When newly diagnosed diabetics realize how much of diabetes management involves calculations around carbohydrates— counting them and administering insulin accordingly— it’s natural to wonder, does a low-carb keto diet help control diabetes?
According to the CDC, 34.2 million people across age groups in the U.S. has diabetes. That’s over 10% of the US population. With so many people affected, it’s a legitimate question. Can diabetes be managed with diet, or at least, can you reduce your dependence on insulin by changing the way you eat?
Let’s see what the science says.
What is diabetes?
Diabetes is a chronic (long-term) disease that affects the way your body turns food into energy. When you have diabetes, your body doesn’t have enough of the hormone insulin, so the energy form of food, glucose, stays in your bloodstream for too long. Too much glucose in the bloodstream can be dangerous or even life-threatening.
How insulin works
When you eat, your body breaks down food into components, a major one being glucose, the form of sugar in your bloodstream. While your body is breaking down food, your pancreas produces insulin, the hormone that signals to your cells to grab glucose from the blood and use it as fuel.
Diabetes and carbohydrates
You can manage diabetes by calculating your carbohydrate intake, monitoring your blood sugar, and administering insulin according to your doctor’s instructions.
Since carbohydrates readily convert to glucose, the more carbohydrates you consume, the higher your blood glucose will go, and the more insulin you will need. Without insulin, your cells will not take up the sugar in your bloodstream, and you can end up with high blood sugar that can cause damage to blood vessels and tissues, damage to organs, overly acidic blood, and other serious issues.
Why a keto diet could help with diabetes
Since your body needs insulin to regulate the blood glucose that comes from carbohydrates, it makes sense that carbs and insulin go hand-in-hand. So, lots of diabetes patients and doctors are taking a closer look at keto as a potential part of a diabetes management program. Here’s what the research has found so far.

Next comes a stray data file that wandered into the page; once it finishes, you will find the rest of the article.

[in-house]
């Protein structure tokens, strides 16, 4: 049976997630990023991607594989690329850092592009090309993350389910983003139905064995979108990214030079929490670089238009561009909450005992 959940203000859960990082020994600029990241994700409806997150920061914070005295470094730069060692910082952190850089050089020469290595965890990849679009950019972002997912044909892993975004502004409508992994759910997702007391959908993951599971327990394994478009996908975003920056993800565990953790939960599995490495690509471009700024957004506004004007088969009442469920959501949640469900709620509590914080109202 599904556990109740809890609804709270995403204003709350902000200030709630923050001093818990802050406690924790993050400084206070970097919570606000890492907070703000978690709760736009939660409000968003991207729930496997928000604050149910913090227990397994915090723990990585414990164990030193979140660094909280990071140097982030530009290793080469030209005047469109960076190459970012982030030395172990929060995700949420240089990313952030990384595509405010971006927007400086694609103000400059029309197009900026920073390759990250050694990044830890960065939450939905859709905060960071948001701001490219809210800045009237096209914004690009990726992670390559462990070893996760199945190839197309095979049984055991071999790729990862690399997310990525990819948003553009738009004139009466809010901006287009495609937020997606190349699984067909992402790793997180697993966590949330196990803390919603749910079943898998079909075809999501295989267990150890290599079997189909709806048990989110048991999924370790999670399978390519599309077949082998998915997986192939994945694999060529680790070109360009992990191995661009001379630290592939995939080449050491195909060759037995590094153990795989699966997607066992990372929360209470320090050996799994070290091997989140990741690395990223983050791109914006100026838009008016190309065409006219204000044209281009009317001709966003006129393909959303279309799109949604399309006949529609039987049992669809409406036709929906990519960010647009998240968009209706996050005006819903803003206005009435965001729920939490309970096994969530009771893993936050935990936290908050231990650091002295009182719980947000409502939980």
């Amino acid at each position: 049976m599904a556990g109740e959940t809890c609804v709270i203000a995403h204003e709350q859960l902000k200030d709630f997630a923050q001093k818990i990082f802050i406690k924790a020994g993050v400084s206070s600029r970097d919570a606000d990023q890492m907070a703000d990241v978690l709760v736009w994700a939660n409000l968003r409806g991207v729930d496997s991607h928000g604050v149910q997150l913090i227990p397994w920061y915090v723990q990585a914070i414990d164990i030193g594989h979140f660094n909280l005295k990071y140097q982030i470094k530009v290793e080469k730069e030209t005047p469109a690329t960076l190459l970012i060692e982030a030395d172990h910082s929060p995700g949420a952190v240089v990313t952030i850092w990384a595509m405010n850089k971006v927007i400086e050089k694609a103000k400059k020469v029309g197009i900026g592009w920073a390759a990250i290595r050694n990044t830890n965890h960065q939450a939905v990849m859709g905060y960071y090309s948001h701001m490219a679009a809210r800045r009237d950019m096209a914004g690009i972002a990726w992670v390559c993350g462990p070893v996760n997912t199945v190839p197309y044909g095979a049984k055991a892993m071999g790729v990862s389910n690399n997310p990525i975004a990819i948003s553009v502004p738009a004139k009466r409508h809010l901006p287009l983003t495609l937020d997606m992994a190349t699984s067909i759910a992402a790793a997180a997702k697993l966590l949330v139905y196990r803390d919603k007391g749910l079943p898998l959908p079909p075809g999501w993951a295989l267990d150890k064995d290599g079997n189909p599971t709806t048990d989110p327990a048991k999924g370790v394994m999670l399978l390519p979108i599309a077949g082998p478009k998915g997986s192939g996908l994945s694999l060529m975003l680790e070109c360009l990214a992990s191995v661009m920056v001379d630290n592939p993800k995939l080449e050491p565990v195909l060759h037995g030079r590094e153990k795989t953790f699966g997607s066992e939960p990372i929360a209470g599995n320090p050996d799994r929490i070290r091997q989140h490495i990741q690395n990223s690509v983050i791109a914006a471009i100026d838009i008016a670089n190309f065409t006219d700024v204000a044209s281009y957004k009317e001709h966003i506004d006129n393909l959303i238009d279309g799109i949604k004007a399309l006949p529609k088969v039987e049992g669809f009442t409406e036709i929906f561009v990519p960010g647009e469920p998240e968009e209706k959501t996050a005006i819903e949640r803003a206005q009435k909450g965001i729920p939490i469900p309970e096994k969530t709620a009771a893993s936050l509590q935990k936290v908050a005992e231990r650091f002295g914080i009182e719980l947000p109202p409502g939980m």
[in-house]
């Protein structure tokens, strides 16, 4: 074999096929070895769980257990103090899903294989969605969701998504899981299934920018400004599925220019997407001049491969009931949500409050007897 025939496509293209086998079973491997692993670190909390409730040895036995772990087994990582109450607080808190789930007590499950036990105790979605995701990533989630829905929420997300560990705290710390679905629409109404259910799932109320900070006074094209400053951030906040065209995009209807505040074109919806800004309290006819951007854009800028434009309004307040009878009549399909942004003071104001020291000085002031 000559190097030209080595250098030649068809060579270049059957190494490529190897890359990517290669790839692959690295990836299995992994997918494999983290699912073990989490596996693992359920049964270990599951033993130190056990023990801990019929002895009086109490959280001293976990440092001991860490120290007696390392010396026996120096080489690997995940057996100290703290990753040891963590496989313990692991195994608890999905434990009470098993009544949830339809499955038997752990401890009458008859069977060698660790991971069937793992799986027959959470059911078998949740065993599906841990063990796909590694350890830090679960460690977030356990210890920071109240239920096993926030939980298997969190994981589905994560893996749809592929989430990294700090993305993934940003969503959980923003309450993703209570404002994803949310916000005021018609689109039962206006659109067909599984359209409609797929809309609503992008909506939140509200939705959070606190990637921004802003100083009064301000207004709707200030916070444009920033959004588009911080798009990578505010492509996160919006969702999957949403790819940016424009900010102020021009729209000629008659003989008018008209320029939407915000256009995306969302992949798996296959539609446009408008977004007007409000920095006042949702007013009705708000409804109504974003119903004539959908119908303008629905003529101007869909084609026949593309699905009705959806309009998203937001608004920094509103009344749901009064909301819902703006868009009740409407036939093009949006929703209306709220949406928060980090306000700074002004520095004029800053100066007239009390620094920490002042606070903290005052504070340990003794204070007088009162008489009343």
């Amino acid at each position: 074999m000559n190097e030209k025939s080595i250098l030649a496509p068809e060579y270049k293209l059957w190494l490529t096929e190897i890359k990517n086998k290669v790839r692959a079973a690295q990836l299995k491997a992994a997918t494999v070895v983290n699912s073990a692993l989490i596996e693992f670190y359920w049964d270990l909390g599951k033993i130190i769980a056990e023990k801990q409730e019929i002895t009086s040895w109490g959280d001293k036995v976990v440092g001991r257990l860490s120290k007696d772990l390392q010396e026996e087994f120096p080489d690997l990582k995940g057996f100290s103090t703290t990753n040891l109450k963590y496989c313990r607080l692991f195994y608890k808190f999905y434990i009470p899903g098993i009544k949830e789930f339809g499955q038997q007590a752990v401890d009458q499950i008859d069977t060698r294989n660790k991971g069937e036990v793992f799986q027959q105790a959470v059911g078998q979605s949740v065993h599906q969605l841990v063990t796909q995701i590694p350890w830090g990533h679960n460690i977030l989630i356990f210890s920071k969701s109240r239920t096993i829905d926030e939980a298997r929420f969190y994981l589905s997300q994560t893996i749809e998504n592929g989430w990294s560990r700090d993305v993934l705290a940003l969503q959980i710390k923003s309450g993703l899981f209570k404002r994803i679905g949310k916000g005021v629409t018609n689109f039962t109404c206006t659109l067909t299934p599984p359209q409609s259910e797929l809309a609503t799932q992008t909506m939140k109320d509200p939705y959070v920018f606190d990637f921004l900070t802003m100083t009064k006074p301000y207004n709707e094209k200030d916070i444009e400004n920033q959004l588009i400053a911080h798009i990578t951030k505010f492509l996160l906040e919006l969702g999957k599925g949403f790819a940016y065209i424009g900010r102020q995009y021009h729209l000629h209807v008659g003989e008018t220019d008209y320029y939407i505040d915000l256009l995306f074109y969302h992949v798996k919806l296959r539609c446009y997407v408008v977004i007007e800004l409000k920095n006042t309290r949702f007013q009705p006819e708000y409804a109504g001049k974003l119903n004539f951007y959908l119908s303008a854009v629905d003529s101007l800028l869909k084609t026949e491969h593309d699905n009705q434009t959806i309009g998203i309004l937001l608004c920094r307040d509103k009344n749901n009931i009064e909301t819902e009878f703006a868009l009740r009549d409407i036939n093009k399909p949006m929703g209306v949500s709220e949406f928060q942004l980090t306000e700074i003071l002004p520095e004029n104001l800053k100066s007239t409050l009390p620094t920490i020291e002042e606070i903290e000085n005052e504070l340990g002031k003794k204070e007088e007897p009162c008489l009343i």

- In a small study of 21 participants, a low-carb ketogenic diet helped type-2 diabetes patients reduce or discontinue their diabetes medications.
- A 2008 study of 49 diabetes patients found that patients who followed a ketogenic diet had better glycemic control (aka blood sugar control) and a more frequent reduction in medication than patients who followed a low glycemic index diet.
- Research on a low-carb ketogenic diet improved blood sugar control in obese diabetic patients
- A ketogenic diet reversed complications from diabetes in study animals, but further research is needed to determine whether humans would experience similar results
So far, the research is promising, and some diabetes patients may use the keto diet as part of their diabetes management program.
If you decide to try keto to help manage your diabetes, talk to your doctor or registered dietician about it before you dive in, as it’s possible for your blood sugar to drop too low, or you may have to change the way you use your insulin.
A handful of studies make a distinction between a low-carb and a keto diet. The difference is that in a low-carb diet, only carbohydrates are limited. To follow a ketogenic diet, you keep carbohydrate consumption low and protein consumption low to moderate.
Can you use a keto diet to control diabetes?
Whether or not diet is part of your diabetes management plan is between you and your doctor. The research is promising, but only your doctor has your full medical history and can determine the safest approach to your unique situation.
No matter what route you take, you don’t have to give up sweets! This day in age, there are plenty of tasty treats to enjoy that won’t send your blood sugar through the roof: chocolate, muffins, pancake syrup, drink mixes… the possibilities are endless. Check out Lakanto for more zero glycemic sweeteners, mixes and treats!
Is the keto diet safe for diabetics?
Since diabetes is a metabolic disorder, you may have to watch your carbohydrates and blood sugar more closely than you would if you had a fully functioning pancreas. Always involve your doctor when you want to make any changes. You may also consider working with a dietician who can monitor how your body reacts to your dietary changes and make personalized adjustments along the way.